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(4th LD) Critical COVID-19 cases hit two-month high of 1,007; daily caseload above 200,000 for 5th day

National 21:47 March 08, 2022

(ATTN: UPDATES with latest infection figures in paras 5-7)

SEOUL, March 8 (Yonhap) -- Severe and critical cases of COVID-19 in South Korea hit a two-month high Tuesday as the highly contagious omicron variant continued to spread rapidly across the country and fuel new outbreaks.

The country reported 202,721 new COVID-19 infections, including 202,647 local cases, raising the total caseload to 4,869,691, according to the Korea Disease Control and Prevention Agency (KDCA).

A health worker conducts a coronavirus test at a testing center at Seoul Station on March 8, 2022. (Yonhap)

Severe and critical cases among those hospitalized for COVID-19 increased to a two-month high of 1,007, up 52 from a day ago. The number peaked on Dec. 29 with 1,151 cases.

The country reported more than 200,000 daily cases for five days in a row. The daily caseload surpassed 200,000 for the first time Wednesday and peaked on Friday with a record high of 266,850 cases.

As of 9 p.m., the country had added 326,834 new COVID-19 cases, a fresh record high for the timeframe, according to health authorities and city governments.

Daily COVID-19 cases in the capital city of Seoul also surged to 74,247 and breached the 70,000-mark for the first time, they said.

Daily cases are counted until midnight and announced the following morning.

The omicron variant has caused an unprecedented surge in COVID-19 cases in recent weeks. The total virus cases passed 4 million Saturday, just five days after reaching the 3 million mark. The country crossed the 1 million mark early last month, the KDCA said.

While omicron causes less severe symptoms than the delta variant, the sheer size of the omicron surge escalated COVID-19 deaths and hospitalizations.

The country added 186 more COVID-19 deaths, bringing the death toll to 9,282. The fatality rate was 0.19 percent.

People stand in line to take coronavirus tests at a screening clinic in Seoul's Songpa Ward on March 8, 2022.

On Monday, the KDCA raised the country's risk level of the pandemic to the highest for the week ending Saturday, considering the number of critical cases, bed occupancy rates in intensive care units, and rates of patients aged 60 and above.

It had maintained the Level 4 of the five-tier system for the past six weeks.

As of Saturday, the omicron variant accounted for 100 percent of all locally transmitted cases confirmed in South Korea.

Facing a shortage of medical resources, the South Korean government has turned its focus to treating serious cases and preventing deaths, ending its rigorous contact tracing program.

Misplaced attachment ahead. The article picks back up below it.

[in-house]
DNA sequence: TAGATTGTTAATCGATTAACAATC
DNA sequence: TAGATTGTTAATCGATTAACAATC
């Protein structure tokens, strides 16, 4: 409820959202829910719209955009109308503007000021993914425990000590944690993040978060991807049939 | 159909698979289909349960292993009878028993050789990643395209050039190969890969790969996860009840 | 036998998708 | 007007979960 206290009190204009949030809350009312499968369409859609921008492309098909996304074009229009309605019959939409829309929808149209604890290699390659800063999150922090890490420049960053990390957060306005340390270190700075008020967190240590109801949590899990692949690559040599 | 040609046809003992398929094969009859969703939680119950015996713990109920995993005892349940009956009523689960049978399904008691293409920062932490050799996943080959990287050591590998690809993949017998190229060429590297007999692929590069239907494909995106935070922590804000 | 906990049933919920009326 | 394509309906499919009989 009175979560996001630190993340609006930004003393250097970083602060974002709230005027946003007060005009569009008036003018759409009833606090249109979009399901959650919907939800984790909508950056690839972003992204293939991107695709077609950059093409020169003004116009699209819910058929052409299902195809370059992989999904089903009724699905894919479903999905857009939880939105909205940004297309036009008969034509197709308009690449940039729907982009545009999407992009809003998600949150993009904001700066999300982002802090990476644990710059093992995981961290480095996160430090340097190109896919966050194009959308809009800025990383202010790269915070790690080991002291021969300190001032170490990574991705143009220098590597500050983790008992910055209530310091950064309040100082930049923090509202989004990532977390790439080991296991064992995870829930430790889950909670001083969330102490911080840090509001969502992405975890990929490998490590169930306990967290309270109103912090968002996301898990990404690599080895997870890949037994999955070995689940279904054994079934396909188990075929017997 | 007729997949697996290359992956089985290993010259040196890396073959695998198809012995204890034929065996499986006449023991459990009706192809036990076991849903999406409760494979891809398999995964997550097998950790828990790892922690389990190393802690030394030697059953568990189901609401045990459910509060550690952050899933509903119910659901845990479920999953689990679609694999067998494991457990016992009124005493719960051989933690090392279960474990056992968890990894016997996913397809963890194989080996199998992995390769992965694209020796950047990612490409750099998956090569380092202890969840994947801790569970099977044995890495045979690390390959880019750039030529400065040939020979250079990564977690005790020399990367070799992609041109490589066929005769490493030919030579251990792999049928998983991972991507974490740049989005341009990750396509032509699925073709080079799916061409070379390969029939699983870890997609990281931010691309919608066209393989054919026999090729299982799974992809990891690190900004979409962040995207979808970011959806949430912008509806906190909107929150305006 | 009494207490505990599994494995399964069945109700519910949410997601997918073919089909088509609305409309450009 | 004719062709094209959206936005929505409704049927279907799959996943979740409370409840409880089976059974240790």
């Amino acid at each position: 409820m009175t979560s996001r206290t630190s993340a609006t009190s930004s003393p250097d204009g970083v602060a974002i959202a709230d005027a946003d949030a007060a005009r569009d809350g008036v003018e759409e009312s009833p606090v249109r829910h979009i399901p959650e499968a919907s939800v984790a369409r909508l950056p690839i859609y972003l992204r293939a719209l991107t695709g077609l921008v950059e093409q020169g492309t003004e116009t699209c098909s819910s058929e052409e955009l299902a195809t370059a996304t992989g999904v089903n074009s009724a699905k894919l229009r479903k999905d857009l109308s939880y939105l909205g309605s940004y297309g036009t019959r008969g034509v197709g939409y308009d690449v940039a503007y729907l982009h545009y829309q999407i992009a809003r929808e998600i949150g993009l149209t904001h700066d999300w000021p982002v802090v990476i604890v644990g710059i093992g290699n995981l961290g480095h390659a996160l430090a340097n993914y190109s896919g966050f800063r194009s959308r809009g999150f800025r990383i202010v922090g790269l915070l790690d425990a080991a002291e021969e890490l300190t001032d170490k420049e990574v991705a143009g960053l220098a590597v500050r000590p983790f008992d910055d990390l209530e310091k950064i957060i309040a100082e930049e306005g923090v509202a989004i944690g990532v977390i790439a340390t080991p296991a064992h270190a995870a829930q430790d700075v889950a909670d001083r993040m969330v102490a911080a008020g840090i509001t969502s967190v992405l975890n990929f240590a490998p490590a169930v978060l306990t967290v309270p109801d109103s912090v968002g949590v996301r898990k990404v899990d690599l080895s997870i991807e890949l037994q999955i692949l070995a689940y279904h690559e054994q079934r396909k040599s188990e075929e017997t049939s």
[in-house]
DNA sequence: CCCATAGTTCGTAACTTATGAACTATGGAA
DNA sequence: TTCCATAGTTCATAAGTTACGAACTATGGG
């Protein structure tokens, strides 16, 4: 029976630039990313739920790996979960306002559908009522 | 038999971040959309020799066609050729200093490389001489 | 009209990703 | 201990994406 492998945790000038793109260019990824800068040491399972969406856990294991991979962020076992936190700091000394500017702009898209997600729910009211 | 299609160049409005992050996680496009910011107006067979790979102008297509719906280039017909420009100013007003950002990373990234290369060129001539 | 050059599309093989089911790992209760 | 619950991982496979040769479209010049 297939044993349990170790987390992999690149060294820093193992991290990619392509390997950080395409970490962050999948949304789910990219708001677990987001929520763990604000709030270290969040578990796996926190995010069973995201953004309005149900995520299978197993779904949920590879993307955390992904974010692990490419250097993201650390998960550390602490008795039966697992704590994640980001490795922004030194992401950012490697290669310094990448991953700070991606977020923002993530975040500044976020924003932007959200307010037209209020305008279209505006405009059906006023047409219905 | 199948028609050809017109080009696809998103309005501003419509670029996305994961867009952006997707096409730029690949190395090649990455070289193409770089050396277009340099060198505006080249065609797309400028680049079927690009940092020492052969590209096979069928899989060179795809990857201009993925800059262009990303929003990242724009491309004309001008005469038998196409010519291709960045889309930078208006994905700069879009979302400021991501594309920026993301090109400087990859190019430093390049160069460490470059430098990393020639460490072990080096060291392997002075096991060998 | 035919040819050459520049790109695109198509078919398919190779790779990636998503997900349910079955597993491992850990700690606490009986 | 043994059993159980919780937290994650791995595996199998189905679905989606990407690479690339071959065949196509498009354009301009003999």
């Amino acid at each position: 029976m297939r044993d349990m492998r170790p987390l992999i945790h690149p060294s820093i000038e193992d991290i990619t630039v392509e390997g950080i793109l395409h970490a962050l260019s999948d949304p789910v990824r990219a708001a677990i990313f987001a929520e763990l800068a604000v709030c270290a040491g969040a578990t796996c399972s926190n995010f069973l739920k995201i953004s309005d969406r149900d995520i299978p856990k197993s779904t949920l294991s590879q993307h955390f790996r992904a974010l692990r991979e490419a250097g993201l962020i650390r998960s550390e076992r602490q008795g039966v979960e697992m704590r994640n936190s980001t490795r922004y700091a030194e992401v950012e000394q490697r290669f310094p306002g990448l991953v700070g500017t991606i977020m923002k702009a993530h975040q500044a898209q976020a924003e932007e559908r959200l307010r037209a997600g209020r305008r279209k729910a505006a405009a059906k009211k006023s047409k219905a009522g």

It also increased the use of rapid antigen self-test kits and at-home treatment to prevent hospitals from being overwhelmed with COVID-19 patients.

Virus-related health protocols were eased, allowing cafes and restaurants to run until 11 p.m., starting Saturday, to reduce financial pain for small businesses. But private gatherings of more than six people are still prohibited.

Of the locally transmitted cases, Seoul reported 37,483 new cases. The surrounding Gyeonggi Province and the western city of Incheon added 52,729 and 12,603 new infections, respectively. Cases from overseas rose by 74 to a total of 29,906.

More than 1.16 million people are currently receiving at-home treatment, up 194,598 from a day earlier.

As of Tuesday, 31.8 million people, or 62.1 percent of the country's 52 million population, had received booster shots. The number of fully vaccinated people came to 44.4 million, accounting for 86.5 percent, according to the KDCA.

Health authorities on Tuesday moved to assuage public anxiety over the rising number of critical cases and the capability of the country's health system to cope with them.

"We believe the health system can manage up to 2,500 critical cases if we optimize the use of available resources," Park Hyang, a high-ranking official at the KDCA, said during a daily coronavirus briefing.

"The rate of COVID-19 cases turning into severe cases stands at 0.34 percent, around one fifth of those from the delta era, and critically ill patients have been increasing slower than expected," she said.

The government also said it was hiring more medical staff, with more than 200 new hires to be assigned to treat COVID-19 patients at local hospitals starting Saturday.

People wait in line to get tested for the coronavirus in front of a testing center at Seoul Station on March 8, 2022. (Yonhap)


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